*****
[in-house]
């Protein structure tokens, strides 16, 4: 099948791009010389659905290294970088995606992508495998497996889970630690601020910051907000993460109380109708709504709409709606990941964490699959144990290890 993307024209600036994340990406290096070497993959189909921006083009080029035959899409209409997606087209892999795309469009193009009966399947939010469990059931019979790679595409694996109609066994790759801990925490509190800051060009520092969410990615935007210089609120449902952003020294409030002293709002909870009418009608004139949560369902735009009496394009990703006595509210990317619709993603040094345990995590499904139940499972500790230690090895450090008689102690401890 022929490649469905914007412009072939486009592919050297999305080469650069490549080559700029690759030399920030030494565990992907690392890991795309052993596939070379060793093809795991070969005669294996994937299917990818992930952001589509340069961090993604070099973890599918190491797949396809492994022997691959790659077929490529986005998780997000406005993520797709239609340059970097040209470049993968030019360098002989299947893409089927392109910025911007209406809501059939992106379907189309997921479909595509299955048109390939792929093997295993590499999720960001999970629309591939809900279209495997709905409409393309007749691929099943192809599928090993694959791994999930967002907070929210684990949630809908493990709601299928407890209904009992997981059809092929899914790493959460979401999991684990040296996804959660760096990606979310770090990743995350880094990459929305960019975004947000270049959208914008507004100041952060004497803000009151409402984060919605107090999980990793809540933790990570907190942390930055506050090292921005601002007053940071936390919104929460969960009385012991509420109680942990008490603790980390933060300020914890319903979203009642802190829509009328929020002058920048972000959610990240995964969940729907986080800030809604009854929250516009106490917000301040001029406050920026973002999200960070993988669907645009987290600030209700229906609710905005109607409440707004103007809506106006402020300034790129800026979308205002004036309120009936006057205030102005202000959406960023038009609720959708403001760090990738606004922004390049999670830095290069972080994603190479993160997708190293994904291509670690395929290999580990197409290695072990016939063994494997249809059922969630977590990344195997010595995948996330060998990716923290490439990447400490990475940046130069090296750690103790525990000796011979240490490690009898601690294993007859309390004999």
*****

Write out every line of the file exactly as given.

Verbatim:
[in-house]
């Protein structure tokens, strides 16, 4: 099948791009010389659905290294970088995606992508495998497996889970630690601020910051907000993460109380109708709504709409709606990941964490699959144990290890 993307024209600036994340990406290096070497993959189909921006083009080029035959899409209409997606087209892999795309469009193009009966399947939010469990059931019979790679595409694996109609066994790759801990925490509190800051060009520092969410990615935007210089609120449902952003020294409030002293709002909870009418009608004139949560369902735009009496394009990703006595509210990317619709993603040094345990995590499904139940499972500790230690090895450090008689102690401890 022929490649469905914007412009072939486009592919050297999305080469650069490549080559700029690759030399920030030494565990992907690392890991795309052993596939070379060793093809795991070969005669294996994937299917990818992930952001589509340069961090993604070099973890599918190491797949396809492994022997691959790659077929490529986005998780997000406005993520797709239609340059970097040209470049993968030019360098002989299947893409089927392109910025911007209406809501059939992106379907189309997921479909595509299955048109390939792929093997295993590499999720960001999970629309591939809900279209495997709905409409393309007749691929099943192809599928090993694959791994999930967002907070929210684990949630809908493990709601299928407890209904009992997981059809092929899914790493959460979401999991684990040296996804959660760096990606979310770090990743995350880094990459929305960019975004947000270049959208914008507004100041952060004497803000009151409402984060919605107090999980990793809540933790990570907190942390930055506050090292921005601002007053940071936390919104929460969960009385012991509420109680942990008490603790980390933060300020914890319903979203009642802190829509009328929020002058920048972000959610990240995964969940729907986080800030809604009854929250516009106490917000301040001029406050920026973002999200960070993988669907645009987290600030209700229906609710905005109607409440707004103007809506106006402020300034790129800026979308205002004036309120009936006057205030102005202000959406960023038009609720959708403001760090990738606004922004390049999670830095290069972080994603190479993160997708190293994904291509670690395929290999580990197409290695072990016939063994494997249809059922969630977590990344195997010595995948996330060998990716923290490439990447400490990475940046130069090296750690103790525990000796011979240490490690009898601690294993007859309390004999």